Attrition, I must agree with Edgerton the problem as I have said before was simply that the British army did not want to fight. John Ellis in his book ‘The Sharp End’ mentions this lack of fighting spirit as a hang over from the depression of the 20s and 30s, only solved by the promise of the welfare state when the war was won. To persuade the troops a massive propaganda like policy of information was circulated around the units by thousands of young Education Sergeants many with left wing associations, Dennis Healy was one such. He later was decorated for his work on the beach at Anzio

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Peter H
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Re: Why Was Britain Defeated in Malaya?

Post by Peter H » 22 Jul 2011 08:01

I've cleaned this topic up.

Recent discussions on British "Fighting Spirit" can be found here:
http://forum.axishistory.com/viewtopic. ... &p=1592815

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Markus Becker
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Re: Why Was Britain Defeated in Malaya?

Post by Markus Becker » 18 Sep 2011 12:10

Hi,

I found some info on the alleged 5th colum in C. Smith´s "Singaopre Burning". The cut timber was placed near bridges by ... the local public works departments to ensure bridges damaged by air raids could be repaired quickly and wouldn´t delay the anticipated British offensive. The army wasn´t always informed and uniformed units saw this as evidence of a 5th column at work. Furthermore there seems to have been a very instense spy-phobia. Smith gives many examples of lethal overreactions to imagined 5th column activity. He even regards the execution of Captain Heenan as such a case. In his opinion the "evidence" against him wasn´t even circumstancial but more like hearsay. For example, the alleged transmitter that was found in one his his books could not have reached anyone who wasn´t in the close vicinity anyway. Even much larger transmitters had trouble with Malaya´s climate and geography. My guess it was a receiver aka. self made radio.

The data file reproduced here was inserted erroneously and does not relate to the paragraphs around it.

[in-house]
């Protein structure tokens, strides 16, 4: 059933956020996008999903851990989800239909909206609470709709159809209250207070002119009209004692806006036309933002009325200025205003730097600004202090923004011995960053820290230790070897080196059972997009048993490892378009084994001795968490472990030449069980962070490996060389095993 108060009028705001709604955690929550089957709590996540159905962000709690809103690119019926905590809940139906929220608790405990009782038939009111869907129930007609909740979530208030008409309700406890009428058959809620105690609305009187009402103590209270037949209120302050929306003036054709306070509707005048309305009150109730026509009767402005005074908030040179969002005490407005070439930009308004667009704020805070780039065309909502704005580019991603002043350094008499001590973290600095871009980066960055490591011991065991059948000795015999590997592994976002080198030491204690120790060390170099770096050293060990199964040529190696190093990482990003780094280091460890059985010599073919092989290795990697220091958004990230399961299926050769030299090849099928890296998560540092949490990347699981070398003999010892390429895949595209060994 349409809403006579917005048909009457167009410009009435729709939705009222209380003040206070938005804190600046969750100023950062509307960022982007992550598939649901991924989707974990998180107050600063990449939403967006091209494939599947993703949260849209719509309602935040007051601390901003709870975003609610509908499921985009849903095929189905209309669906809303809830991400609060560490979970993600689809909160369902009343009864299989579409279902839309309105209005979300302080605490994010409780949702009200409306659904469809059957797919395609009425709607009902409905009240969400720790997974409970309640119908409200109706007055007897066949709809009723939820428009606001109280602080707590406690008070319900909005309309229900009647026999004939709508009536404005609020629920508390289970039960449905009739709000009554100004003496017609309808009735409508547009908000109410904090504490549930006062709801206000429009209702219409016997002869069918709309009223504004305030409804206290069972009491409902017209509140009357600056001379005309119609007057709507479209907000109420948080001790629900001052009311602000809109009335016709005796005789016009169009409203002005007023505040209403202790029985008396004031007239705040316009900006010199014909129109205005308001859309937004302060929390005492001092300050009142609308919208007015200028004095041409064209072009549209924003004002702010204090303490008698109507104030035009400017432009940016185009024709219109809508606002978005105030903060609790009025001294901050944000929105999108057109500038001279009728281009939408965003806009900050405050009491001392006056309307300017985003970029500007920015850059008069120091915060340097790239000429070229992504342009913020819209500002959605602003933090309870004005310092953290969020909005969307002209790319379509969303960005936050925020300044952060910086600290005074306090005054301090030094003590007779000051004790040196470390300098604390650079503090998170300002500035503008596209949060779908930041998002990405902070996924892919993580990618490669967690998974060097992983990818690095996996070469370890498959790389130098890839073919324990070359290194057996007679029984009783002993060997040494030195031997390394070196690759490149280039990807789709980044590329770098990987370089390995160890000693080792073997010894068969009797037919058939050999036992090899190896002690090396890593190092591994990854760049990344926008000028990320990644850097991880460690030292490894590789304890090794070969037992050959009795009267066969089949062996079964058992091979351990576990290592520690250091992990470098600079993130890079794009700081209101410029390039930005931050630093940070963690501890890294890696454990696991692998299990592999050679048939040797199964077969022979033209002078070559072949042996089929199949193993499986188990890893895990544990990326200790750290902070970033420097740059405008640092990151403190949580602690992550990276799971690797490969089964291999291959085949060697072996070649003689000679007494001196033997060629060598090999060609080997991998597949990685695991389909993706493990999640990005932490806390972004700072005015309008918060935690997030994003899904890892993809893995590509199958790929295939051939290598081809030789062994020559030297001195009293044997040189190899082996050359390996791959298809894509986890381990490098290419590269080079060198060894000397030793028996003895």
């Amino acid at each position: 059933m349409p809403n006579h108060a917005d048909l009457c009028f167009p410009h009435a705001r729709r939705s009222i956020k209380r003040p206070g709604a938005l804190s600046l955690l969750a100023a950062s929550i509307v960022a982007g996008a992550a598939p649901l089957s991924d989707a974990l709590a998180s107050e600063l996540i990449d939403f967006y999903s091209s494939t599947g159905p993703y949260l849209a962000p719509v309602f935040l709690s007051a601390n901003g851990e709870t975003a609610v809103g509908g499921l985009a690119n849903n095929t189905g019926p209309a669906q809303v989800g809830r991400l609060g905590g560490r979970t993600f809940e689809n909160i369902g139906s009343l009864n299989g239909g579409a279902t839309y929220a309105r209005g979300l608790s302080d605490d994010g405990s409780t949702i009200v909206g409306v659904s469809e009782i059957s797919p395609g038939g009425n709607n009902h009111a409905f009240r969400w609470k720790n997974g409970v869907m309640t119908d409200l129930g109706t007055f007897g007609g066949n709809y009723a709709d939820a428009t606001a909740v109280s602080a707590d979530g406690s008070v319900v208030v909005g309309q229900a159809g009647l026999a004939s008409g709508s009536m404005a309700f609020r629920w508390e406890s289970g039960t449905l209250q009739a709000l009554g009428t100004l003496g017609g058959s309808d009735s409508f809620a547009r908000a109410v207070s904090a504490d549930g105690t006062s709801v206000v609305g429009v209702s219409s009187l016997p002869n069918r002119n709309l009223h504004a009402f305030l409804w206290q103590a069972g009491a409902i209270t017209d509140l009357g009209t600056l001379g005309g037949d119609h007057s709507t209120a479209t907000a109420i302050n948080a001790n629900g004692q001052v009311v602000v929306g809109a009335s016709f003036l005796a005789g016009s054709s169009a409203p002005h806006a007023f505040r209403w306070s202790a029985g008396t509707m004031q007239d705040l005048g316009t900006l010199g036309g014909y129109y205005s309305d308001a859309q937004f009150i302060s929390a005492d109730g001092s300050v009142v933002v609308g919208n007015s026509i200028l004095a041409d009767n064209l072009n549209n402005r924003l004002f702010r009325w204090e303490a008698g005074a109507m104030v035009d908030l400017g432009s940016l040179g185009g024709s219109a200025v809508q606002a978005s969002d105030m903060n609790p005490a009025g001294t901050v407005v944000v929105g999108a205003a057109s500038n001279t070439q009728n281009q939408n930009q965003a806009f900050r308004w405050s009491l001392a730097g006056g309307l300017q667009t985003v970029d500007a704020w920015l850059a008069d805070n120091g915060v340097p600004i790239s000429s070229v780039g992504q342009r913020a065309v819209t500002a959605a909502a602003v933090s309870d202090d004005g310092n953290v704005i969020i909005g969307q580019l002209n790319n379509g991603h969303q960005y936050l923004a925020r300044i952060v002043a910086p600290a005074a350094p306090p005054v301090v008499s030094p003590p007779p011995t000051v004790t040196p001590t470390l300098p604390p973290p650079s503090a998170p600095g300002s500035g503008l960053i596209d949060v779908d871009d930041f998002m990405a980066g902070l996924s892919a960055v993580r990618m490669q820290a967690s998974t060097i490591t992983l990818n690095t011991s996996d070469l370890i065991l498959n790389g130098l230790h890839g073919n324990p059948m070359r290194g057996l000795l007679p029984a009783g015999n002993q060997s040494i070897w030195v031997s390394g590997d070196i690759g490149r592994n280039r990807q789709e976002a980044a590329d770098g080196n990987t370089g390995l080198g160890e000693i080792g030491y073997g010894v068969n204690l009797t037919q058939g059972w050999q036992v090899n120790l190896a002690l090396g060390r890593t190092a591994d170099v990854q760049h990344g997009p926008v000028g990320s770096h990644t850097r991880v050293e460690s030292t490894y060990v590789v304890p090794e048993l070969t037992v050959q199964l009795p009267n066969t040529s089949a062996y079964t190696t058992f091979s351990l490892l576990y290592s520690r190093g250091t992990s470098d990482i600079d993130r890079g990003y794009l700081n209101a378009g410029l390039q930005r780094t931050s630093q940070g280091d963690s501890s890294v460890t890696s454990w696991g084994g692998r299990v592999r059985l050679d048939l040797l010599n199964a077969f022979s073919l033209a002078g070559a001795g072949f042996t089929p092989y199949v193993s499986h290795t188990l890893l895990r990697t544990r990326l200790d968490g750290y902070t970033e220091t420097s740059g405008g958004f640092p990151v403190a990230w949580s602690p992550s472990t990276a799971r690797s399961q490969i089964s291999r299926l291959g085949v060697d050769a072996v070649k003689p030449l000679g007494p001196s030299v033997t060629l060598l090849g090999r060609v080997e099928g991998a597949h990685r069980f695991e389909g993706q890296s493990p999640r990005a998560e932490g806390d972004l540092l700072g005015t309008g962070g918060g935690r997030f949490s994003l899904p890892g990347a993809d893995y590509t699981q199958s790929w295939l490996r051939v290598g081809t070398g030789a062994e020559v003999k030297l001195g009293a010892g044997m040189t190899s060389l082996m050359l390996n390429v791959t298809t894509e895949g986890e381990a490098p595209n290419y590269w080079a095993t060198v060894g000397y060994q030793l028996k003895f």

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Re: Why Was Britain Defeated in Malaya?

Post by Zaf1 » 18 Sep 2011 15:33

In the Life magazine published in July 1941, 5 months before the Japanese attack, showed that the British in Singapore and Darwin and US navies in Manila (in white arrows) in the Far East would cut off the attacks if the Japanese (in black arrows) from French Indochina and Formosa attacking Asia to get the oil fields in Borneo and Dutch East Indies, the 'LAME DUCK LINE' near Sumatra is for any allied warship to shelter if damaged in sea battles. The US bombers in Guam would attack and destroy Tokyo in Japan. If this strategy had worked the British and US could have won easily very early on and the Japanese badly defeated and could not even invade anywhere, and WW2 in Asia would have a really different ending
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Re: Why Was Britain Defeated in Malaya?

Post by Zaf1 » 18 Sep 2011 15:38

It was often said that the British did not expect the Japanese attack Singapore from 'the back door' through Thailand, northern and east coast of Malaya at Kota Bharu but in the Life magazine published on 21 July 1941, around 5 month before the Japanese attack it already showed that it was most probable.

The Japanese 5 months later attacked almost this way, right down to the place with 'JAPANESE BOMBING BASE' caption in southern Thailand that the Japanese did established later at Singora and Pattani and on the west coast of Malaya.

Regards

Zaf